University staff to be investigated over harassment
Students will be questioned as to whether they have ever experienced sexual misconduct.
The National Union of students is to investigate sexual harassment in British universities with the first ever survey of staff sexual misconduct in higher education.
Students will be questioned as to whether they have ever experienced or witnessed sexual misconduct from a member of staff while in higher learning, and if they reported incidents to their institution.
Spearheaded by the NUS's Women's Campaign and in partnership with lobby organisation The 1752 Group, researchers will probe professional boundaries, and the types of behaviour students encounter from higher education staff.
"As it currently stands, many institutions are ill-equipped to deal with instances of student-staff harassment or indeed, harassment in general," NUS women's officer Hareem Ghani said.
"A lack of research in the area, combined with a lack of understanding has meant that many universities do not have basic guidelines on this issue.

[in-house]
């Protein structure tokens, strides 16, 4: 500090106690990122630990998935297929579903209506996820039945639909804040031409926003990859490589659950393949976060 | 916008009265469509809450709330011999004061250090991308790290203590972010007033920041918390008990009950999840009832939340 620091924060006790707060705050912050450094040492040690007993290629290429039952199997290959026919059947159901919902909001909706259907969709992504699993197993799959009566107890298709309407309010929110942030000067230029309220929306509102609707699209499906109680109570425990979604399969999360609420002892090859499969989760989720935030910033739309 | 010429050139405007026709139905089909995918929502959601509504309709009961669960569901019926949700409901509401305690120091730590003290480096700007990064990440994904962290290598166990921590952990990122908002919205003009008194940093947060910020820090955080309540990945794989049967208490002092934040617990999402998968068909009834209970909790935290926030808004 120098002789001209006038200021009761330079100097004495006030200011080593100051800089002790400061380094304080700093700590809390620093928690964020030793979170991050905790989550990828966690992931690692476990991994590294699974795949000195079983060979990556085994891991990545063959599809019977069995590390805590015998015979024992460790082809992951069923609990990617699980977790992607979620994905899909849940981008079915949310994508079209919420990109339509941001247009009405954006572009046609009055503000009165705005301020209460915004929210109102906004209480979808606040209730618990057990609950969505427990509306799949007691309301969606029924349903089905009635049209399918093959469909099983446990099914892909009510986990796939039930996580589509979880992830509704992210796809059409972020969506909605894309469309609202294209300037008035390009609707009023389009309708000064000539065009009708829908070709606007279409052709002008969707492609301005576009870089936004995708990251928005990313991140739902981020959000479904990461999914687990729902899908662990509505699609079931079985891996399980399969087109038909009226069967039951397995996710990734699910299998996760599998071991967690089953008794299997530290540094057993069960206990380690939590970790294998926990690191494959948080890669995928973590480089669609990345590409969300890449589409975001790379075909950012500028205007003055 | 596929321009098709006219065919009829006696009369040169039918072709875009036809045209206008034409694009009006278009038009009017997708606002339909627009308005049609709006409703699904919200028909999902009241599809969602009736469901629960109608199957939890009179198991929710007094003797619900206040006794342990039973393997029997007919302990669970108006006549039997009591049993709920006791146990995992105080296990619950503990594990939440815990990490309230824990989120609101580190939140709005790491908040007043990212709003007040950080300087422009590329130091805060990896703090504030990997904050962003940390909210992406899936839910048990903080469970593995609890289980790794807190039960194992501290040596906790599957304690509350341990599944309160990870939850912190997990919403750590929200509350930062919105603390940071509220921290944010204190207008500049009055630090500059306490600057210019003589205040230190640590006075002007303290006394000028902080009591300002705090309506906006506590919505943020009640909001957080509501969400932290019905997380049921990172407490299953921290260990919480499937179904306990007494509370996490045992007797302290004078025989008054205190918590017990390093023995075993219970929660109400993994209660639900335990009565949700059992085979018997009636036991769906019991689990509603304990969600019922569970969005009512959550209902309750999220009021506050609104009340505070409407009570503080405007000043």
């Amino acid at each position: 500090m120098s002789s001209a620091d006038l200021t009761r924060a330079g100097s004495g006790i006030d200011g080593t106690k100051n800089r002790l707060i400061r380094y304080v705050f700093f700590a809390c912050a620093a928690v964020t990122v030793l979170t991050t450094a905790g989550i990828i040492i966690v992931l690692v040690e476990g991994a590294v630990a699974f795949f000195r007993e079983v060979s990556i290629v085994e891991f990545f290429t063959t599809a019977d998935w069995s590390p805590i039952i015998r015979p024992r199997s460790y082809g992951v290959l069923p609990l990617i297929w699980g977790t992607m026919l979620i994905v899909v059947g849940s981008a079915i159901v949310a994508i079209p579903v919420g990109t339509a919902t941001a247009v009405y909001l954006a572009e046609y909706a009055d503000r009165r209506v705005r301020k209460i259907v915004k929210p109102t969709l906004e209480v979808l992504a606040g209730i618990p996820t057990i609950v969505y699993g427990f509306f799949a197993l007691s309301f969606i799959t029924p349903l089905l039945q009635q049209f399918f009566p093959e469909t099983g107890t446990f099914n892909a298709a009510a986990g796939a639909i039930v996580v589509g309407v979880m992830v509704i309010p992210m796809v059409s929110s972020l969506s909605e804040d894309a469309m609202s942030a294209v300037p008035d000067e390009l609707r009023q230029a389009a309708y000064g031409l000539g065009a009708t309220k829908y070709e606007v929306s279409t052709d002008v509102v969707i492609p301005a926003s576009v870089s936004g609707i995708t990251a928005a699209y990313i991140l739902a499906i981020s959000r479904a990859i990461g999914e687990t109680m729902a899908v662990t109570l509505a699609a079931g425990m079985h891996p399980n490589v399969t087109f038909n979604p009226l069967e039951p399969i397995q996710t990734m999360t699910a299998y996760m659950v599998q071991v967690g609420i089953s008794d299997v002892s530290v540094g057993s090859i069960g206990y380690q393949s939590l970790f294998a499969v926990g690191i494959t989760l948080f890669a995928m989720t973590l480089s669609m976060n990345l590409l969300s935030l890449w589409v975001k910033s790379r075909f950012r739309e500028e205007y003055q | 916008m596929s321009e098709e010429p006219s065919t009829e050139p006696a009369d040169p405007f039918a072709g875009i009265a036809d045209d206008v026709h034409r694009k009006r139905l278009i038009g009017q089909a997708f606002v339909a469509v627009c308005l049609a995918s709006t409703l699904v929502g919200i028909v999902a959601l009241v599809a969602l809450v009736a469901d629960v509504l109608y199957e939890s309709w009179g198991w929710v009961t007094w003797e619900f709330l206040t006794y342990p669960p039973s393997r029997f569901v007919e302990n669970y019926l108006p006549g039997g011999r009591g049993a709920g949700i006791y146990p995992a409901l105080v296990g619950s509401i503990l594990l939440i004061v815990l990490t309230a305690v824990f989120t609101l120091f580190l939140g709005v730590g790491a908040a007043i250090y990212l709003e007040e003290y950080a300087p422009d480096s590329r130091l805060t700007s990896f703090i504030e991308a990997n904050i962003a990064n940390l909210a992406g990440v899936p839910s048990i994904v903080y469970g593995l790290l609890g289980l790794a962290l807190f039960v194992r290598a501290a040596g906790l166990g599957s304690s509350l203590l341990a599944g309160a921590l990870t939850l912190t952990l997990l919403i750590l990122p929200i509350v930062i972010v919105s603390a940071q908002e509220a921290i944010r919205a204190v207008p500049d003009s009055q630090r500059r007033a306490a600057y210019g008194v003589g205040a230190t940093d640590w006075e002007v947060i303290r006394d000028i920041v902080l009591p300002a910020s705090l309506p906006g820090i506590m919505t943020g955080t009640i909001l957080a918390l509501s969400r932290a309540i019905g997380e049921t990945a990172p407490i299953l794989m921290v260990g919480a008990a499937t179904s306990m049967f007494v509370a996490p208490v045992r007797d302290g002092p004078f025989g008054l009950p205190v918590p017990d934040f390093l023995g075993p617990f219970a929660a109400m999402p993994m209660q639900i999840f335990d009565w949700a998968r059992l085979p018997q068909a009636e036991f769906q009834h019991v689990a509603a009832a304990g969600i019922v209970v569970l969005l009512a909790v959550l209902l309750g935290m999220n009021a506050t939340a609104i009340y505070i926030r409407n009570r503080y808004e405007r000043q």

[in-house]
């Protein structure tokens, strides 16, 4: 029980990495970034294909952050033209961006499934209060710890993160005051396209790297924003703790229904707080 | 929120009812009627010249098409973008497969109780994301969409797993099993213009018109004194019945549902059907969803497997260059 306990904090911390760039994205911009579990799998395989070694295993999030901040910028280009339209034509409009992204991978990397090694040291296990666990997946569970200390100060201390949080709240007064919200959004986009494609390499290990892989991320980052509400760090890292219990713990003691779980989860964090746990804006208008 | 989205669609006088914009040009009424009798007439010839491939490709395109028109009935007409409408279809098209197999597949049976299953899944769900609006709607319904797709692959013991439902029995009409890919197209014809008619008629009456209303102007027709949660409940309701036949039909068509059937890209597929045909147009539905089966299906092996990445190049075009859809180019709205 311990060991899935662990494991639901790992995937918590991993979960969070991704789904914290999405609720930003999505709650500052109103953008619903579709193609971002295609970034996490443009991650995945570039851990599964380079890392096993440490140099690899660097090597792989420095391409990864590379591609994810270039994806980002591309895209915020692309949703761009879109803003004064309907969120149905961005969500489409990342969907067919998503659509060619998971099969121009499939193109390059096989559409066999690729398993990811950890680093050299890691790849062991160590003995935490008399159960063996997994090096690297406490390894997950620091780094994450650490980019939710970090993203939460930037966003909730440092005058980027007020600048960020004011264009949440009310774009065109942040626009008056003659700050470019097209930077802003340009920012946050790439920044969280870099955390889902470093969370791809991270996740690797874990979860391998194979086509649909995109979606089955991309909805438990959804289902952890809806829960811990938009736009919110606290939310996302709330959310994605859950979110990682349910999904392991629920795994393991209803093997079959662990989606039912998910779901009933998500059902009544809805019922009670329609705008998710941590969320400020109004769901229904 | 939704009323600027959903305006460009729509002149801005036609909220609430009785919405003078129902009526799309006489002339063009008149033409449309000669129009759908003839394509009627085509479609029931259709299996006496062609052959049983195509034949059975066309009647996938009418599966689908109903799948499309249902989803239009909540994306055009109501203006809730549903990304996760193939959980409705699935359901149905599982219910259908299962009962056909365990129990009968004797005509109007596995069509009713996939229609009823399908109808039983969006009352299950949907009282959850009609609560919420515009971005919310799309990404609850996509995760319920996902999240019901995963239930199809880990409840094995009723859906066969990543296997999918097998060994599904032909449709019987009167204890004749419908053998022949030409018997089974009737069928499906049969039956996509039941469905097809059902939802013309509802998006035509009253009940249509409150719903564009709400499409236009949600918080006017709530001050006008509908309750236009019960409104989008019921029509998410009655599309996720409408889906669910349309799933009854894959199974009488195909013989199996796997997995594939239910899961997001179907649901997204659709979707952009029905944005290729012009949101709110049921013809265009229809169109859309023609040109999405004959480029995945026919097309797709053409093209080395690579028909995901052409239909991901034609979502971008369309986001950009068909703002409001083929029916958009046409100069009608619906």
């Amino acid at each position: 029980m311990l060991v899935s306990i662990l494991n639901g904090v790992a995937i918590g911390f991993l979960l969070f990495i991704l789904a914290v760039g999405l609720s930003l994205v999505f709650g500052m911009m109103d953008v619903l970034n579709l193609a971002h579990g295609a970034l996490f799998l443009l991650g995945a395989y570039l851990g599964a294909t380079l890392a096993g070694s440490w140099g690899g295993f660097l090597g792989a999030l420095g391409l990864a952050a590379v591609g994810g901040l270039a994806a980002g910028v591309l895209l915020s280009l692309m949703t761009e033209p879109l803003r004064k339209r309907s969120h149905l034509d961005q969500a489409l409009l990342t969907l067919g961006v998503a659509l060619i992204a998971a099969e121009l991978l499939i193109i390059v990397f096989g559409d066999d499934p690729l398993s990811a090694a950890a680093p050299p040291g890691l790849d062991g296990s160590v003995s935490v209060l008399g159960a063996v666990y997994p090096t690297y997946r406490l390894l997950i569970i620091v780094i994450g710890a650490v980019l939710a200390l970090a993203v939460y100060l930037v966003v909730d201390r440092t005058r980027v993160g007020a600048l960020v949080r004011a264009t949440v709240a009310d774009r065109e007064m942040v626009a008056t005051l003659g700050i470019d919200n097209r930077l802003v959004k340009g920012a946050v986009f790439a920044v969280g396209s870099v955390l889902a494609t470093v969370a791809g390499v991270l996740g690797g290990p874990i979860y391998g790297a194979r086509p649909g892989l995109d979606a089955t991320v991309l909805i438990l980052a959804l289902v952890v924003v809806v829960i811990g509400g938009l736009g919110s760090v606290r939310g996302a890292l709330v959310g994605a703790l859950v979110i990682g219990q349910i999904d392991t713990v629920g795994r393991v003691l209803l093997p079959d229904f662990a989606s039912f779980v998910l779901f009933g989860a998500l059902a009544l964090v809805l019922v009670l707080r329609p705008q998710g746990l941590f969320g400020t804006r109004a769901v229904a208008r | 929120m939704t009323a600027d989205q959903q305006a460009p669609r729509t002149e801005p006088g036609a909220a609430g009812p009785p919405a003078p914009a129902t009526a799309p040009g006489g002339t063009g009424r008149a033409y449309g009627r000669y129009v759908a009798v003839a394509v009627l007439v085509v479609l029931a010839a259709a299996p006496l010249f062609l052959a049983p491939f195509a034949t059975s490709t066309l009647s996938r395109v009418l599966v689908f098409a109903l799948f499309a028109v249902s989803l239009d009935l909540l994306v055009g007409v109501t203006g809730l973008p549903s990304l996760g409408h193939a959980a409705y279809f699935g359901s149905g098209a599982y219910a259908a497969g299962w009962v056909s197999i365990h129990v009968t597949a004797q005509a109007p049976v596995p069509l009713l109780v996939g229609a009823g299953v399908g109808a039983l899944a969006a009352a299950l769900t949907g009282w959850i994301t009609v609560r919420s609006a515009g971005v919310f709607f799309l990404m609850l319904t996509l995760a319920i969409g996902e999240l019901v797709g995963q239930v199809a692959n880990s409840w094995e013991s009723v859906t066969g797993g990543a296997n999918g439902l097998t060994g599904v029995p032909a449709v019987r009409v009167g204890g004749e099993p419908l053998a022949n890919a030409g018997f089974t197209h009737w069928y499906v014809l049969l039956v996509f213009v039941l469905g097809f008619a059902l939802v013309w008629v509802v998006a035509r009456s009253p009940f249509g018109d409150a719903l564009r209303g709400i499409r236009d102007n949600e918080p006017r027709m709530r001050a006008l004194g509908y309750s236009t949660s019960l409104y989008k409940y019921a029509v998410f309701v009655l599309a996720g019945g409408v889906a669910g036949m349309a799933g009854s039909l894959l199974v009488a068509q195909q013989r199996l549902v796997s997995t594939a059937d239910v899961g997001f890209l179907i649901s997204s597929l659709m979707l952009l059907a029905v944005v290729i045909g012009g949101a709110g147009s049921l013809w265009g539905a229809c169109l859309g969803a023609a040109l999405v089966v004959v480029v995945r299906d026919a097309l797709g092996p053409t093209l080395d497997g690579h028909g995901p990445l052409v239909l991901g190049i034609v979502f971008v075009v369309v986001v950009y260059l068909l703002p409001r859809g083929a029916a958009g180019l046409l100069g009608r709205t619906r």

"There is a still a long way for us to go, but I am proud that the Women's Campaign and The 1752 Group are taking a lead on this pertinent issue.
"For too long, these problems have been at best sidelined and at worst silenced by institutions.
"We need to talk about the open secrets that plague academia, to challenge cultures of entitlement and stop abuses of power wherever they happen."
Noting that research in the US shows one in six female postgraduate students experience sexual harassment or abuse from university staff, Dr Anna Bull, co-founder of The 1752 Group, said: "Universities do not currently have adequate procedures in place to protect students and deal with perpetrators, and students find themselves powerless to do anything about staff who abuse their position."
"At a time when the world is waking up to the ways in which sexual harassment and abuse are endemic across many institutions, it is time for the higher education sector to take this issue seriously," she added.
"We hope that this research will lead the way towards these much-needed changes."